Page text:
I had occasion to visit one of Sweden’s state-run liquor stores today, and for the first time since moving here I didn’t feel like a criminal on parole while buying a bottle of wine.
I guess I don’t buy alcohol often enough to get too bent out of shape over the taxes, but it does bug me that I can’t buy a decent bottle of wine or a six pack of beer at the grocery store while I’m actually planning a dinner party or cookout. Instead it’s a separate trip to a special store with terrible business hours … all of which contributes to a “hoard” mentality. Consequently there is WAY more booze in my home here in Sweden than there ever was in the U.S., where it’s essentially available for sale around the clock.
Systembolaget has undergone something of an “Extreme Makeover” the last year or so, due mostly I think, to pressure from EU trade policies. The Swedish government is clinging desperately to its monopoly on alcohol sales, but has lowered taxes a bit in the face of plunging sales. Swedes know that they can get a lot more booze for their kronor in Denmark and Germany, so much so that it’s worth making regular road-trips to stock up.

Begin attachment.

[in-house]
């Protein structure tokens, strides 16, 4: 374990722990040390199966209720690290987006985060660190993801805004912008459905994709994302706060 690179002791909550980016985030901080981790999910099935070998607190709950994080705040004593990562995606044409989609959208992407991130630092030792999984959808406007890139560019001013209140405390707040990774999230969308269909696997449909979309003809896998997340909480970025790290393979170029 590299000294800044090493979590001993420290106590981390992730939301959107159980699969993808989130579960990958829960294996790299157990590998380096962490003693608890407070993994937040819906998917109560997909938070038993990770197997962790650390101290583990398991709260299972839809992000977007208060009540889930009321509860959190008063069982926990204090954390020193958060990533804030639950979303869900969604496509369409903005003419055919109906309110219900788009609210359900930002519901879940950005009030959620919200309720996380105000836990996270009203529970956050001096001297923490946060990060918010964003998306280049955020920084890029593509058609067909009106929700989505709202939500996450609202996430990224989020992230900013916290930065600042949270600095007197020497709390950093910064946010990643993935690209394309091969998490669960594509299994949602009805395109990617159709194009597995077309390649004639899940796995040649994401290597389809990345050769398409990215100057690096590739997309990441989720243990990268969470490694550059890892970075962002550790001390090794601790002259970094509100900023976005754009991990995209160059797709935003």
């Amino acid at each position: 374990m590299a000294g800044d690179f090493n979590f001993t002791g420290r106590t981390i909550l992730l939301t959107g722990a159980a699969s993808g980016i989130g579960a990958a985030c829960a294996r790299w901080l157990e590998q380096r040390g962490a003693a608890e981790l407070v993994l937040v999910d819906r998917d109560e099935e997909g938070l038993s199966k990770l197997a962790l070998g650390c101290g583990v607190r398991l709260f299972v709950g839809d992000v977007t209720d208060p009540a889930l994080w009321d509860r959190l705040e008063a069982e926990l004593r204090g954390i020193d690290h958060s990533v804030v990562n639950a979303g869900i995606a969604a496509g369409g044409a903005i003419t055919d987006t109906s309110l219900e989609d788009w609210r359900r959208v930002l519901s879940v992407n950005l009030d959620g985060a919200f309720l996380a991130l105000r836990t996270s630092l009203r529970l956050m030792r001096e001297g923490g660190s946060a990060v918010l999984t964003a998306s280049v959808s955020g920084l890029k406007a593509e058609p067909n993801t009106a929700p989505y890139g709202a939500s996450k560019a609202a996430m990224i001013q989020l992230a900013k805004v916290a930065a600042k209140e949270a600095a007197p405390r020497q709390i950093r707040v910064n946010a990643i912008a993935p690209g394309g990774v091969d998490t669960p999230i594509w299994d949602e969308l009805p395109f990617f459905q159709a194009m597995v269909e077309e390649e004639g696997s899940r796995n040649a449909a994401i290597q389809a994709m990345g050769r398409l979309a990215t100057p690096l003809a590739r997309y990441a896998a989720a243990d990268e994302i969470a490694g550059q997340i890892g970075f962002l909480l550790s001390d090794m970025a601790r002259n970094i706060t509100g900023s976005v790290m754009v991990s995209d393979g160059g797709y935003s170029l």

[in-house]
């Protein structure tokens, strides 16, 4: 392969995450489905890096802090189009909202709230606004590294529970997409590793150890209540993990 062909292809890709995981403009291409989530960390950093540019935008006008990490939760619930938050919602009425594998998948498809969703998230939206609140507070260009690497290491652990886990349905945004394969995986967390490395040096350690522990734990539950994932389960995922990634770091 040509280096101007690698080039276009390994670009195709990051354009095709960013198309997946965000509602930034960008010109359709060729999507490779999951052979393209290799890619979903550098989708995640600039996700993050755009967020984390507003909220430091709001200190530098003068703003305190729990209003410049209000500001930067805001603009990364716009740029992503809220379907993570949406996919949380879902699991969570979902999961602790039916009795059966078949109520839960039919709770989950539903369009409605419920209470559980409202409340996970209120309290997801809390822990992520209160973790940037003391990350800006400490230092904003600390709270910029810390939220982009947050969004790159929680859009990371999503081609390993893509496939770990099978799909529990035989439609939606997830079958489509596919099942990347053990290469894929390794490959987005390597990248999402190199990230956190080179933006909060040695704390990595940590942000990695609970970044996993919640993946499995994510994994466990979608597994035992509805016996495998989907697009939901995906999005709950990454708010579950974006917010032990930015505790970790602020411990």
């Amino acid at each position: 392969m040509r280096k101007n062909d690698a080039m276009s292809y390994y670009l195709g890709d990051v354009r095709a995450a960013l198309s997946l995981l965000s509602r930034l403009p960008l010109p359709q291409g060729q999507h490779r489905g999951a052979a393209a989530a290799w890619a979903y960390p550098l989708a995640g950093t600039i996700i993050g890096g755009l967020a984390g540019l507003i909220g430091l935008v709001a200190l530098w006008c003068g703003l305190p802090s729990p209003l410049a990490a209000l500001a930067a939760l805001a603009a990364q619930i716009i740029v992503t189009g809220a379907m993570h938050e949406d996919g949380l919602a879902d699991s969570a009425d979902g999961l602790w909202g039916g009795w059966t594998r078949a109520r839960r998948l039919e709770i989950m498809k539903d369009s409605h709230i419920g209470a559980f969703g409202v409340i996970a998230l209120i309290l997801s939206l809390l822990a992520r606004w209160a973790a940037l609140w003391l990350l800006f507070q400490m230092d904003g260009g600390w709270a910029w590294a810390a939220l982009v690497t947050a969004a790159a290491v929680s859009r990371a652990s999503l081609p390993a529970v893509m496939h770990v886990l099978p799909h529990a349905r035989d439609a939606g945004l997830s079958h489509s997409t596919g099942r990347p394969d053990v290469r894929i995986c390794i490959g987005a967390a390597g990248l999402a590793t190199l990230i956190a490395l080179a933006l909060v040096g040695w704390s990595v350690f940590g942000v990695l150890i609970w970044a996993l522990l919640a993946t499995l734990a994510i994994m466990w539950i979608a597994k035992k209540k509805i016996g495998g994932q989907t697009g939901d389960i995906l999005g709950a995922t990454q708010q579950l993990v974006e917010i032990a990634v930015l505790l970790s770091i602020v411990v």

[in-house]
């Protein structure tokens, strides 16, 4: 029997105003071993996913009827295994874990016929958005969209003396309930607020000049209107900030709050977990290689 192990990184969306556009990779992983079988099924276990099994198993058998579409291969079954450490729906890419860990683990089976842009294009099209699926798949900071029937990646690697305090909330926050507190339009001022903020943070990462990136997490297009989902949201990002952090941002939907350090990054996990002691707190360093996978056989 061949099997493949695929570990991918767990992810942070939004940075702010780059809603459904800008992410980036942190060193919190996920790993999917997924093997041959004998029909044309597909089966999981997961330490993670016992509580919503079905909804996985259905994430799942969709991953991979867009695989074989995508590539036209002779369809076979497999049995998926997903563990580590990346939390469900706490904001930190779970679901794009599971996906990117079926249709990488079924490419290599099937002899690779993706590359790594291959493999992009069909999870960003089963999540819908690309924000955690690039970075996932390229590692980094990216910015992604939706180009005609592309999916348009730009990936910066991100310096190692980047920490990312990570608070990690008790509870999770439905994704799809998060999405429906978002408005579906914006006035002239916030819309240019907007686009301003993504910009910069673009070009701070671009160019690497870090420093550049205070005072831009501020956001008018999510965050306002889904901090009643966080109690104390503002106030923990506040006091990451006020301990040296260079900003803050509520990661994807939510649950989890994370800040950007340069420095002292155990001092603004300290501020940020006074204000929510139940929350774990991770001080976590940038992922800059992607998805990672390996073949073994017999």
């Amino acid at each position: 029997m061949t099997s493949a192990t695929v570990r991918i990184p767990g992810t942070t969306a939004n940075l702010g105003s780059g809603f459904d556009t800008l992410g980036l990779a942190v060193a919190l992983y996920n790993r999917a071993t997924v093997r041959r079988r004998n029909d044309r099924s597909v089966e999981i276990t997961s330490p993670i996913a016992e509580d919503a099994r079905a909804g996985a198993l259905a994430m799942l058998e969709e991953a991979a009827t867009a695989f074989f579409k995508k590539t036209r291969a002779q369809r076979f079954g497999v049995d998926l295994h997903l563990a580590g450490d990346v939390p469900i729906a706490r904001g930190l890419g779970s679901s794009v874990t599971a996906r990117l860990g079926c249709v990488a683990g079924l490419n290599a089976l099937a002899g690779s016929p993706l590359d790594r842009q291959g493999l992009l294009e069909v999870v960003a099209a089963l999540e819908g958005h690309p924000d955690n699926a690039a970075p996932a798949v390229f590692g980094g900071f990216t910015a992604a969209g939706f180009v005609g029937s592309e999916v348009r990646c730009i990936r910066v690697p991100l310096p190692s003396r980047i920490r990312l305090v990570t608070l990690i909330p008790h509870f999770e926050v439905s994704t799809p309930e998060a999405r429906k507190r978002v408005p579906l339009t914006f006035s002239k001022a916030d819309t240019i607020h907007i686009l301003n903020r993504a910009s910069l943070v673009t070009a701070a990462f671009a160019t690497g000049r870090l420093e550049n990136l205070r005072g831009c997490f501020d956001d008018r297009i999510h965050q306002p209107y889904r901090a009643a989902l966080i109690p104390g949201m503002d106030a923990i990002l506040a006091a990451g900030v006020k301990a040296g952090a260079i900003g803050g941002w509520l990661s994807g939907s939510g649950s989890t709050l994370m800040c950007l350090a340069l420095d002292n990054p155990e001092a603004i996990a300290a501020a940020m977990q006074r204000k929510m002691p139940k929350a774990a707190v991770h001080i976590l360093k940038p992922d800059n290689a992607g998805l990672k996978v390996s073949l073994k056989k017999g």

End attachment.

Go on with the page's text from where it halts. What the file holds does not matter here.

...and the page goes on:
But the worst part about dealing with Systembolaget was the set-up of the shops. A single bottle of each type of wine or spirit available for sale was displayed in a glass case with its own unique number, and you battled the crowd to search the cases and wrote down the numbers of the items you wanted before getting into an interminably long queue to present your list to a clerk, who then gathered up the “evil fire water” from the store room.
Now, in an effort to be a little more consumer-friendly, virtually all of the shops have been (or are in the process of being) converted to regular retail-style stores, with wide aisles that customers can browse before selecting their own booze directly from the shelves. For Swedes, I’m guessing it’s quite a liberating (and decadent) experience that lasts right up until they have to stand in an interminably long queue to pay for it.